Climate change impacts Palestinian harvests

November 19, 2021

As climate change affects age-old seasonal patterns, producers in Palestine are finding their harvests are less predictable. Some farmers are affected more than others due to the diversity of terrain but in general, across the whole of Palestine, both the almond and olive harvest yields have been lower than expected this year.

The olive harvest

The yield was looking good as summer approached, despite springtime fluctuations in temperature resulting in some blossoms not opening up for pollination. However, the summer months bought an extended period of extreme heat which impacted the fruits.

Mohammed Hamada, an olive producer from the Jenin area, explained: “This year we experienced the worst effects from climate change. The yield looked very good just before summer but then the heatwave caused trees to drop a high percent of fruits. It was really shocking to us, as it happened so quickly. This grove of 40 trees would usually produce 120 litres of olive oil, but this year I will be happy if it amounts to 70-80 litres.

The almond harvest

The wide fluctuation in springtime temperatures meant the almond blossoms, though plentiful thanks to a warm March, fell from the trees before pollination. The health and productivity of the almond trees was also affected by the absence of the usual cold period earlier in the season.

For the organic almond cooperatives of Ti’innk, Taybeh and Yamun, these unseasonal weather patterns, combined with a devastating almond wasp infestation, resulted in a much lower yield than usual. The Fairtrade, non-organic cooperatives such as Aqaba, Sir and Tubas were also affected but not to such an extent.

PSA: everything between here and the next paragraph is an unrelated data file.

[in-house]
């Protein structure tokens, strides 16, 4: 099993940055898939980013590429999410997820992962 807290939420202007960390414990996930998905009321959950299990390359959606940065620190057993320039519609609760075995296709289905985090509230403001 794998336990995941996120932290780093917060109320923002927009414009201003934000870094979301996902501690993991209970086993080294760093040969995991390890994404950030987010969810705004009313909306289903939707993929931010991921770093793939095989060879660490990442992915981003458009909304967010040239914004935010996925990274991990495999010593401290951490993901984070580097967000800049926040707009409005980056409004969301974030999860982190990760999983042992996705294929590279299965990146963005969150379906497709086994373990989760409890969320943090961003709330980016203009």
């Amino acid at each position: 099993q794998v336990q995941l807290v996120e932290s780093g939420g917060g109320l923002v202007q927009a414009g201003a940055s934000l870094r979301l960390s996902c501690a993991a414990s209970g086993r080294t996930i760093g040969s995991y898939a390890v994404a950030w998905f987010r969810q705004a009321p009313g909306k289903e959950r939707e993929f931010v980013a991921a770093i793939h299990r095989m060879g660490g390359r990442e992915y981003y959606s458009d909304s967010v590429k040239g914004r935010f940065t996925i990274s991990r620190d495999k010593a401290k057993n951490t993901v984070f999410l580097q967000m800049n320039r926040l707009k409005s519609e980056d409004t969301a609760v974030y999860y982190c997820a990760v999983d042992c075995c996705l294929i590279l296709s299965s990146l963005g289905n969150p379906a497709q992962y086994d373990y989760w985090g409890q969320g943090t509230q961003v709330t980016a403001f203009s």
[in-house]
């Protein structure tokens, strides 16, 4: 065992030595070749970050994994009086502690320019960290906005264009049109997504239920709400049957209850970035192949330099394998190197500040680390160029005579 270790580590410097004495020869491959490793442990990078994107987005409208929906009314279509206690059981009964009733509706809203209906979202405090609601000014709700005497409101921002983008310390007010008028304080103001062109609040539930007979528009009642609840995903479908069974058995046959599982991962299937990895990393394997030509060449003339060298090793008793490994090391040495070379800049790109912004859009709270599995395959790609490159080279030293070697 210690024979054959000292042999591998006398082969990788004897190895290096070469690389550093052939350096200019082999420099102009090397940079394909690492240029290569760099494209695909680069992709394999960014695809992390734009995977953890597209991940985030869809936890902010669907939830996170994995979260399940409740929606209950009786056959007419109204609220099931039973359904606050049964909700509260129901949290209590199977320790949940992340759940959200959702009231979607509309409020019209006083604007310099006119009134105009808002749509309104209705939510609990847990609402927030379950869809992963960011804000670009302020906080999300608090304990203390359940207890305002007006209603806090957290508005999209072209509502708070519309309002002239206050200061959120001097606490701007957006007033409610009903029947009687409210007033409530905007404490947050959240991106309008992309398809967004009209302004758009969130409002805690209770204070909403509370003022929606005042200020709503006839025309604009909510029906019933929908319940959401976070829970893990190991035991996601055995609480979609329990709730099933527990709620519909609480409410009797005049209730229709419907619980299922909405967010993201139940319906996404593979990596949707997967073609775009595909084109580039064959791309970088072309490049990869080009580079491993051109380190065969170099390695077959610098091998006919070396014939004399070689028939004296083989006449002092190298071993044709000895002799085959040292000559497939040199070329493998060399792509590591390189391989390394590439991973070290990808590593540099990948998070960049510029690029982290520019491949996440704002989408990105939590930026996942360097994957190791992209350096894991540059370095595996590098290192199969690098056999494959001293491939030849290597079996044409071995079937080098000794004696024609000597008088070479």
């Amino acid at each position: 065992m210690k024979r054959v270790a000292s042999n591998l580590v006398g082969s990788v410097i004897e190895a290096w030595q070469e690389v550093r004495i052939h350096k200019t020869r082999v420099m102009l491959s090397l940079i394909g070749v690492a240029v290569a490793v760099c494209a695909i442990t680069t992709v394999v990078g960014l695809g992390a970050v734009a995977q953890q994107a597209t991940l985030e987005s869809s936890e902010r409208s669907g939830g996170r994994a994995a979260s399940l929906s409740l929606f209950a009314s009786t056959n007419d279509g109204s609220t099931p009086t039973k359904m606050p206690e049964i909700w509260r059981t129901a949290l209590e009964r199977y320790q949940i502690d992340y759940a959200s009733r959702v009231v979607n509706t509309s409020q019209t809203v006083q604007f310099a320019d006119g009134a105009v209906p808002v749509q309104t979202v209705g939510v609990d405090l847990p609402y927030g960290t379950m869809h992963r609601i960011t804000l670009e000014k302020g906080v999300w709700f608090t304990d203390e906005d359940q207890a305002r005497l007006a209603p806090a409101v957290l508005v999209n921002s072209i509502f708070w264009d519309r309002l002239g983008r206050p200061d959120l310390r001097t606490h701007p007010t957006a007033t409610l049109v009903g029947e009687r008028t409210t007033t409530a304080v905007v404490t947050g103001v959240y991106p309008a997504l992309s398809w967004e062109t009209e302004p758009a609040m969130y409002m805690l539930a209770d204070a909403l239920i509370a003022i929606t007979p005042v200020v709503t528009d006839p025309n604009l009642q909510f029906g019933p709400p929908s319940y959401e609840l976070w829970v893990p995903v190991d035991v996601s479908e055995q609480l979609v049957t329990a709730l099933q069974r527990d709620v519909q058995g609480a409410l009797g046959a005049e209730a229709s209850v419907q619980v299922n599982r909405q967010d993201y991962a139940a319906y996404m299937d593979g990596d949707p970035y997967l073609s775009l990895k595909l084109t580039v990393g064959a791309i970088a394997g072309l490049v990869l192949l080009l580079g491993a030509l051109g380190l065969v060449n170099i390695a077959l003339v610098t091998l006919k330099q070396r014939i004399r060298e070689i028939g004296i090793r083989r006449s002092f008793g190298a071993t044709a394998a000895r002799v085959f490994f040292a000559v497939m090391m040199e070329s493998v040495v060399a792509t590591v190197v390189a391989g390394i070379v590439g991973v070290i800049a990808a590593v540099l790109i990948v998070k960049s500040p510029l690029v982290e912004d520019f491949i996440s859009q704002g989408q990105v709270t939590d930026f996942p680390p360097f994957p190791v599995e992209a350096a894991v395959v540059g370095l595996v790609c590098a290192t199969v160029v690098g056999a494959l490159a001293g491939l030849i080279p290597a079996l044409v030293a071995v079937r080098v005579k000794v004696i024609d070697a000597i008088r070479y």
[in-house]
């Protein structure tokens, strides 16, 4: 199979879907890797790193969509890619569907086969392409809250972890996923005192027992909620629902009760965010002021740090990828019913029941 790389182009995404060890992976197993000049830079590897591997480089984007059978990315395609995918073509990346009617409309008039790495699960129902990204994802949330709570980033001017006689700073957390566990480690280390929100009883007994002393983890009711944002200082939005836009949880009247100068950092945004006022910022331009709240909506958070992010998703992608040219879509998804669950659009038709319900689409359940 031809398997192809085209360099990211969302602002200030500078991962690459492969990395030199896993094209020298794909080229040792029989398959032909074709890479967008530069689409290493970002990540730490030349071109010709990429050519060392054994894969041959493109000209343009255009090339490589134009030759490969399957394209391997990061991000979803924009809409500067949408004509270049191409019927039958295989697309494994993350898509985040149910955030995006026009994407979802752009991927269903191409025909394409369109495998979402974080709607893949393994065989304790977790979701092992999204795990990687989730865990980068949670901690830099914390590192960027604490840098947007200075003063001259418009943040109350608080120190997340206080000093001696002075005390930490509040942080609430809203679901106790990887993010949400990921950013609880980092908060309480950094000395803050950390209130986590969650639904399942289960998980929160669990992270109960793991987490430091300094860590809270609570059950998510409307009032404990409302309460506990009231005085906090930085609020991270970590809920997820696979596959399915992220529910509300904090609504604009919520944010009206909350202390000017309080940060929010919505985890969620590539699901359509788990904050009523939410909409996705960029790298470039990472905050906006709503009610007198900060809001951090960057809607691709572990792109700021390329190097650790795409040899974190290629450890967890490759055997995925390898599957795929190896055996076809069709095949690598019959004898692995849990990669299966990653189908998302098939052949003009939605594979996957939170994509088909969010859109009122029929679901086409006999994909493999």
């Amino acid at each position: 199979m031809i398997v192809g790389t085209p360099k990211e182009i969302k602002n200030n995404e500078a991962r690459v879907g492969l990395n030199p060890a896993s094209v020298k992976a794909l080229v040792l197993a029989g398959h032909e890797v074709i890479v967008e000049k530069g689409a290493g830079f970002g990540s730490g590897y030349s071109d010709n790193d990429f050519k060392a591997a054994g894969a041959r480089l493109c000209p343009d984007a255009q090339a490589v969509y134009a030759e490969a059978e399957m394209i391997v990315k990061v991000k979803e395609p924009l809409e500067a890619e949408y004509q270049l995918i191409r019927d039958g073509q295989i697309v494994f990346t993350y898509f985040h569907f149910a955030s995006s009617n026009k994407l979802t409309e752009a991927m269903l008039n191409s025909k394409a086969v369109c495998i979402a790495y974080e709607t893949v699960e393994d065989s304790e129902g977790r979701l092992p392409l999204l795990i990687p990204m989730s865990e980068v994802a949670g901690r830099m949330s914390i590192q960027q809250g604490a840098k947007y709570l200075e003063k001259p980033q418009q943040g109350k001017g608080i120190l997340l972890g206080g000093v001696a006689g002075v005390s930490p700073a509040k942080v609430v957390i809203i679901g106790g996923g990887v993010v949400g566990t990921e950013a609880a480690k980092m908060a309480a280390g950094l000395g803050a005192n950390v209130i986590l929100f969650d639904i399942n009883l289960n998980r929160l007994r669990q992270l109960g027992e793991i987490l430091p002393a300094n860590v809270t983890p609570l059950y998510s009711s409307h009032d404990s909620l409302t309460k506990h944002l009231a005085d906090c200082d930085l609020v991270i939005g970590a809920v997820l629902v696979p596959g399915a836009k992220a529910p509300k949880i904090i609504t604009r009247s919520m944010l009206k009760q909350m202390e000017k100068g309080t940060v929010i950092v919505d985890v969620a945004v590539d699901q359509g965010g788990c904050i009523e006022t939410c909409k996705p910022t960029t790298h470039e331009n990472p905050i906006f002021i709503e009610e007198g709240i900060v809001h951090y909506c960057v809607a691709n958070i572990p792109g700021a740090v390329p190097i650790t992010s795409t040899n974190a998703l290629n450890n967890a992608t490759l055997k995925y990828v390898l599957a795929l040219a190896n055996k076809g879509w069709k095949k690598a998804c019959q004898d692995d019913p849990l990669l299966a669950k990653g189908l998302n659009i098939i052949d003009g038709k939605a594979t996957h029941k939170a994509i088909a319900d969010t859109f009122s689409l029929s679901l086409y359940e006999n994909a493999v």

One producer, Elayyan Abu Arra (pictured above), who grows almonds in Aqaba explained he harvested around 2 tonnes of almonds this year, down from a usual yield of 7-8 tonnes.

Fairtrade supports climate resilience

Over recent years, the Palestine Fair Trade Association has been supporting Palestinian producers to adopt regenerative farming practices to increase their resilience to climate change. Measures such as intercropping and zero tillage reduce moisture loss from the soil during times of intense heat. This work is in line with COP26 goals is to support vulnerable communities to adapt to the effects of climate change.

But regenerative farming practices are not a quick fix, and take time to build up – it’s an investment in livelihoods and food security that will slowly pay back.

As a Fairtrade buyer, Zaytoun procures an annual volume of olives and almonds at harvest season, securing it with advance payment. This offers not only financial security but solidarity with producers faced with the uncertainty of climate change. This challenge comes in the context of decades of a military occupation that denies Palestinian producers the right to manage their own land and resources to enable effective responses to climate change.

Now more than ever, the long-term nature of Fairtrade relationships between producer and buyer is important. When times are tough and harvests poor, fair trade supports producers to continue to earn a sustainable livelihood.

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